Wednesday, August 24, 2011

Ashfall by Mike Mullin:

This is a rare book. One that breathes like a flickering flame, before exploding like an inferno, gathering you in its clutches and refusing to let go.

There are three things I learned from Ashfall:

1) Super Volcanoes are SUPER scary.

2) People are capable of anything.

3) Never trust men with target signs on the back of their skull

Although, if I’m honest, that last one I already had figured out.

Now to the good stuff: The book itself.

This is everything you want from a disaster novel, and everything I hoped The Road would be. The thing is, in a market saturated by post-apocalyptic fiction, this is unique. Because this book deals with the immediate aftermath of disaster, and not as a reference to the past.

Alex, an ordinary fifteen year old on an ordinary day is thrust into extraordinary circumstances when the Super Volcano at Yellowstone National Park erupts. After a series of unexpected and terrifying events, he sets off to find his family in Warren and discovers that disasters bring out the worst in some people.

Particularly when you have this going off in your ears:


The action starts from the get go, and Mullin’s prose is pitch perfect, as he describes everything to great detail, but not to the point where you’re mind is as muddled as a post-volcanic boom. You can see every inch of what he is describing, and this is both a good and bad thing if you have a nervous disposition, because this book is DISGUSTING!

And I love it for that.

I’ll admit it; I love reading thrillers, and horror, so it takes a lot to get a reaction from me. I have read entire scenes featuring decapitation and did not even blink an eye (this probably says something about the desensitisation of my generation, but I say it’s because I’m odd) but when reading this book, the following happened:

I gasped.

I screamed.

I gagged. And gagged some more.

I gagged so much that I was asked if I was okay and offered a glass of water.

And all with a giant, face-splitting grin on my face.

Because gagging while reading a book is not something I have done in a very, very long time. It was a refreshing change.

But don’t let that deter you, this book is phenomenal. It is highly original, artfully written and the characters are just as interesting as the plot.

Ashfall shows that in the face of adversity, when times are tough, people are capable of anything. People will do anything to survive. Because survival is part of our programming. It is part of the human condition.

This is book I want on hand if there is ever an earth-shattering disaster. Firstly, because it’s fantastic, but secondly—and maybe this is more important—it actually tells you HOW to survive a disaster zone. From skinning rabbits, to surviving attacks by psychopathic cannibals.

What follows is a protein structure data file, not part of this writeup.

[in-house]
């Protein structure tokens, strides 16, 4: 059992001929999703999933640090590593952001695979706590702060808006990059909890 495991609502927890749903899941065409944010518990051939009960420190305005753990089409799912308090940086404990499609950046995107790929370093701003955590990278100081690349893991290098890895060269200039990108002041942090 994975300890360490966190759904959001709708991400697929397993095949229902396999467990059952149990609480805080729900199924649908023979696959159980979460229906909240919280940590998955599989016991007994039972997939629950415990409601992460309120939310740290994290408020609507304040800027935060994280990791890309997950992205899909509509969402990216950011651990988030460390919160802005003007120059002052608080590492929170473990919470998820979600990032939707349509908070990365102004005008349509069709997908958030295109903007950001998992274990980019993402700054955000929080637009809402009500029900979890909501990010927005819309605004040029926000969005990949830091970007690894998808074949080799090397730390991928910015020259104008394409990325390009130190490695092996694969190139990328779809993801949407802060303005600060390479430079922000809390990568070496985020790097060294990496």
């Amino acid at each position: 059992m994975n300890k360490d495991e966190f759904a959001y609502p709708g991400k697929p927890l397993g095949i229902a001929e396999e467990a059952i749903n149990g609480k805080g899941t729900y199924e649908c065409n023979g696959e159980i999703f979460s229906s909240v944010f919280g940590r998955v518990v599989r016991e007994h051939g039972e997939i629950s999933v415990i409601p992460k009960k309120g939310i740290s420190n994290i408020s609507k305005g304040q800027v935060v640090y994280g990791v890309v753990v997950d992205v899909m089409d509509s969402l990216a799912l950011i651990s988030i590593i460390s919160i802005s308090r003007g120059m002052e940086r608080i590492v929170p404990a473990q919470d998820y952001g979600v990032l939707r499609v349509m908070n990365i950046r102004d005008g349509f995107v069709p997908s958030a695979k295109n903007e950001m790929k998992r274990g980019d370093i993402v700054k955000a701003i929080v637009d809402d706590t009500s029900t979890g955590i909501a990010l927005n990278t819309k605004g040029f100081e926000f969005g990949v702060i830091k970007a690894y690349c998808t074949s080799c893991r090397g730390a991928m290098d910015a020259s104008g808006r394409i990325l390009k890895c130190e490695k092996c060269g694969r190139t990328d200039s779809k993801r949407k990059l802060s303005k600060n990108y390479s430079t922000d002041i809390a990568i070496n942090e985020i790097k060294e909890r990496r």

That’s right: CANNIBALS!

This book has everything!

I can’t wait for the next instalment: Ashen Winter, and to see what becomes of Alex, Darla and the whole gang, as well as seeing more from Mike Mullin.

This is an author to watch folks.

Highly recommend it.


*I received this ARC courtesy of NetGalley in return for an honest review. I thank them for it*

Monday, August 8, 2011

In the Moonlight: a short story for funzies, and for a contest

So, Merry Sisters of fate are having a contest based on a prompt

So i thought I'd throw my two cents in and get to writing. So here we go:


Only the moonlight, the twittering birds and the guards were outside on the cold winter’s night. The foot soldiers watch the castle, protecting the preciousness that’s hidden inside. The royal family: King Jensen. Queen Annabelle.

And me.

Quinlan stalks outside the horse stables while I hide behind the hay. His sword is poised at his side and a bored expression is etched into every nook and cranny of his face. I am help captive in my castle, and I want out.

The hem of my dress grows filthier and the pungent smell makes me regret my decision to sneak out. But I need to breathe. I need my freedom. I am not a canary to be caged. I only have one life.

I intend to live it.

Once again, Quinlan paces back and forth, his shoe catching the tip of his sword, kicking it as he walks, like a disturbed dance. I almost laugh, but stifle the sound with the trail of my sleeve. I have known Quinlan all my life. His father is the leader of the guards, so he spent many an afternoon keeping me company in the castle, each of us itching to discover secret passage ways hidden in the depths of the stone castle, and only finding secrets hidden behind its doors.

One of which is the bounty on my head, haunting me since my youth.

But two months ago the first serious attempt was taken by the lake, and I only just escaped capture.

Hence the increase in protection detail, and the fraying of my nerves.

Quinlan seems to be alone, bathed in the eerily bright moonlight reflecting off the courtyard.

I wonder...

Hunched behind the hay, I caw like a crow and hopes he remembers our signal from when we were children.

He doesn’t.

I don’t know what disappoints me more: that he didn’t remember, or that I thought he would. Quinlan and I haven’t spoken for three years, ever since he joined the guards and I was sought out for official duties. When my life became too complicated.

When my life was no longer mine to live.